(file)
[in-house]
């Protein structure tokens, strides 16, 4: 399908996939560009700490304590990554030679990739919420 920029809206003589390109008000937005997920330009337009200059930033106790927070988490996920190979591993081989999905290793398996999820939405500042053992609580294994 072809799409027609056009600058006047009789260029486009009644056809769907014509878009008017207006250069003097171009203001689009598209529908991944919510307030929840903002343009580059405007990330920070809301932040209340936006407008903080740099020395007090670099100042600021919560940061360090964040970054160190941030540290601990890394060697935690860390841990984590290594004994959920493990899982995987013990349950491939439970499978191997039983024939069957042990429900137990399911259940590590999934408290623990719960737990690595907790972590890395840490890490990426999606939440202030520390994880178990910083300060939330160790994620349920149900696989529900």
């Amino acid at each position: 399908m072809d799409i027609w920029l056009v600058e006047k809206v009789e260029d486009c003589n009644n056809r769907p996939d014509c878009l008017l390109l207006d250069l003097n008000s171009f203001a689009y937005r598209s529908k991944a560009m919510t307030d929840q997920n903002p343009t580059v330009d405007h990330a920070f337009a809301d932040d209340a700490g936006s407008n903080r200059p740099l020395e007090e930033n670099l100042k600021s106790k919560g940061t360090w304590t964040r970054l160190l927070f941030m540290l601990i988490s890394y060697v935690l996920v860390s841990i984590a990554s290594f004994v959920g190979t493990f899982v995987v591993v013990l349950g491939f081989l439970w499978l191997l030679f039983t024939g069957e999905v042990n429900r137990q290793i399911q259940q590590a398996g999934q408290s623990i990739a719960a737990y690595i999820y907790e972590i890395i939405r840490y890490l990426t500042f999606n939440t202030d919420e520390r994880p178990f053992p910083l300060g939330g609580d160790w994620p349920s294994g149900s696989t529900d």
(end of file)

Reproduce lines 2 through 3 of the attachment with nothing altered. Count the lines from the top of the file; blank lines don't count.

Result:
């Protein structure tokens, strides 16, 4: 399908996939560009700490304590990554030679990739919420 920029809206003589390109008000937005997920330009337009200059930033106790927070988490996920190979591993081989999905290793398996999820939405500042053992609580294994 072809799409027609056009600058006047009789260029486009009644056809769907014509878009008017207006250069003097171009203001689009598209529908991944919510307030929840903002343009580059405007990330920070809301932040209340936006407008903080740099020395007090670099100042600021919560940061360090964040970054160190941030540290601990890394060697935690860390841990984590290594004994959920493990899982995987013990349950491939439970499978191997039983024939069957042990429900137990399911259940590590999934408290623990719960737990690595907790972590890395840490890490990426999606939440202030520390994880178990910083300060939330160790994620349920149900696989529900």
């Amino acid at each position: 399908m072809d799409i027609w920029l056009v600058e006047k809206v009789e260029d486009c003589n009644n056809r769907p996939d014509c878009l008017l390109l207006d250069l003097n008000s171009f203001a689009y937005r598209s529908k991944a560009m919510t307030d929840q997920n903002p343009t580059v330009d405007h990330a920070f337009a809301d932040d209340a700490g936006s407008n903080r200059p740099l020395e007090e930033n670099l100042k600021s106790k919560g940061t360090w304590t964040r970054l160190l927070f941030m540290l601990i988490s890394y060697v935690l996920v860390s841990i984590a990554s290594f004994v959920g190979t493990f899982v995987v591993v013990l349950g491939f081989l439970w499978l191997l030679f039983t024939g069957e999905v042990n429900r137990q290793i399911q259940q590590a398996g999934q408290s623990i990739a719960a737990y690595i999820y907790e972590i890395i939405r840490y890490l990426t500042f999606n939440t202030d919420e520390r994880p178990f053992p910083l300060g939330g609580d160790w994620p349920s294994g149900s696989t529900d």